We’ve been test driving a simple method to cook seafood by poaching it in extra virgin olive oil. It produces phenomenal results. The halibut we poached was moist. It had a rich, yet delicate, flavor. Our nine-year-old recipe tester declared: “Good fish!” An added bonus: You can reuse the EVOO.
Culinary pros are big fans of poaching in olive oil. Seafood guru Dory Ford says fish is perfect for poaching in a high-quality extra virgin olive oil. “Fish is mild and it’s fairly neutral in its flavor. So it’s going to take on the flavor characteristics of the olive oil,” says Ford, the chef-owner of Aqua Terra Culinary, a Pebble Beach, Calif., firm that handles catering, event planning, and menu consulting.
New York Times food writer Mark Bittman writes that “dense, white-fleshed fish like halibut and monkfish “come with a built-in difficulty: They must be cooked through to be tender, but such thorough cooking tends to make them dry. Among the techniques that solve this problem is one that is not used as often as it might be: poaching in olive oil.”
We tried Bittman’s recipe for poaching halibut. We didn’t have access to halibut steaks, as he suggests, so we used fillets. We used two cups of our California Everyday EVOO. Following the recipe, we carefully heated the oil in a deep skillet until it reached 200 degrees Fahrenheit. We used an instant read thermometer to keep tabs on the temperature.
We then slid our halibut fillets into the EVOO along with some root vegetables for added flavor: carrots, shallots and garlic. Use as many vegetables as the pan will hold.
Using our thermometer, we kept a careful eye on the temperature to ensure it stayed within a 180-200 degree F. band. One thing chefs tell us: Be patient and avoid pushing up the temperature to speed the poaching process.
“You lose some of that silky texture and (the fish) become firmer,” says Gregory Strickland, an executive chef for Vi, the upscale senior living center chain formerly known as Classic Residence by Hyatt. Strickland heads the kitchen at the Vi in Highlands Ranch, Colo.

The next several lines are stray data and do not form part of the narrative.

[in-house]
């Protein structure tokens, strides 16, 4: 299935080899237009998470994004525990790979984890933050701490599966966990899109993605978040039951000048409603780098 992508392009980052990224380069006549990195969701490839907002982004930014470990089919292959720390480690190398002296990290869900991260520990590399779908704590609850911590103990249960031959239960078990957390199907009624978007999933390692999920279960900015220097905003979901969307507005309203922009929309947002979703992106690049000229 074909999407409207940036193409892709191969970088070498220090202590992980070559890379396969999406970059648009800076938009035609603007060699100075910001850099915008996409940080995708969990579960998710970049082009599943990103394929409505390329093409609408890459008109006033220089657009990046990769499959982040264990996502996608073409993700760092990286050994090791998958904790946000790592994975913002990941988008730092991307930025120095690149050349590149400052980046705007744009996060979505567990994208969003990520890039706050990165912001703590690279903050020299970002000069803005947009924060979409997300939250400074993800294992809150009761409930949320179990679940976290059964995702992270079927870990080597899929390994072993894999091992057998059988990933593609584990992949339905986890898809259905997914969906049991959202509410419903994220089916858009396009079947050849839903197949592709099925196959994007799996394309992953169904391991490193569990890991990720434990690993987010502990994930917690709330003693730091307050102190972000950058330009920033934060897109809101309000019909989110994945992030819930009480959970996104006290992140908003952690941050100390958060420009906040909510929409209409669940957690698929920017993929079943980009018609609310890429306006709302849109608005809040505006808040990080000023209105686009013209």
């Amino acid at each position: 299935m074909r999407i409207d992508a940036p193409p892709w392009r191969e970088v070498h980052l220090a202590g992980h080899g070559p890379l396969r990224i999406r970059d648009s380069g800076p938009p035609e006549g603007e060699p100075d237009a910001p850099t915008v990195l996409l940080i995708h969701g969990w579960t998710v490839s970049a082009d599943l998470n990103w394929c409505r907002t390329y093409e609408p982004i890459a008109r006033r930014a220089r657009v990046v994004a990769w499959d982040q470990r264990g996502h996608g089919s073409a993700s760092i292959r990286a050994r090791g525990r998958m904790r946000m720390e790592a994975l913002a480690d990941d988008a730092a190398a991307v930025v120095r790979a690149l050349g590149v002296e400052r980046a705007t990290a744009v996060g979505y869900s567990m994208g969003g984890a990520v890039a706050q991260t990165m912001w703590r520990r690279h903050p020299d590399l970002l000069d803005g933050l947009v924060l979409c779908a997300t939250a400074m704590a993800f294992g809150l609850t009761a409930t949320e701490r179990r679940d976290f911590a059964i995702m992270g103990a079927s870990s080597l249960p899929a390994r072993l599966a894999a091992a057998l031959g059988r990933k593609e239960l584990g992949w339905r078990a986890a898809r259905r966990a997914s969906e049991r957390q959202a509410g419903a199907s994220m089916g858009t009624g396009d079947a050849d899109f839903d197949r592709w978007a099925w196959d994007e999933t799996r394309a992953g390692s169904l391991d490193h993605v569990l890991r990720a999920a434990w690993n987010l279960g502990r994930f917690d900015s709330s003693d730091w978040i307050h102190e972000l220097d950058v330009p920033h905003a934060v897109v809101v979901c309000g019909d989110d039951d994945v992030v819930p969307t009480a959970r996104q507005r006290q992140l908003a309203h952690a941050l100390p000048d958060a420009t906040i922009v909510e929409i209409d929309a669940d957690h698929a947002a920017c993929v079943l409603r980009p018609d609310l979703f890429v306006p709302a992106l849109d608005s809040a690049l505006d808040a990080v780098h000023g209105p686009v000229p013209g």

After about 15 minutes we carefully flipped our halibut and continued poaching until the fish and vegetables were tender enough to be pierced through with the end of a thin-bladed knife, about 25 minutes.
The halibut, pictured above, was among the most succulent fish dishes we’ve ever had. The root vegetables that accompanied the fish in the pan also were delicious.
To save your EVOO for future use, chefs recommends carefully pouring the cooled oil back into a container such as a jar or bottle, while leaving any sediment or juices in the pan. We strained the oil through a fine-mesh strainer. Keep the oil in the refrigerator. “It extends its life and keeps it fresh,” says Ford, a leader in the Monterey Bay Aquarium’s Seafood Watch program which promotes the use of sustainable seafood.
We used our leftover EVOO to poach Coho salmon, which also was excellent.
What other seafood is good for poaching? Ford also recommends lobster, California Albacore tuna, and Pacific white sea bass. If you want to be more adventurous, Bittman recommends octopus.
Claude S. Weiller
Vice President of Sales & Marketing
California Olive Ranch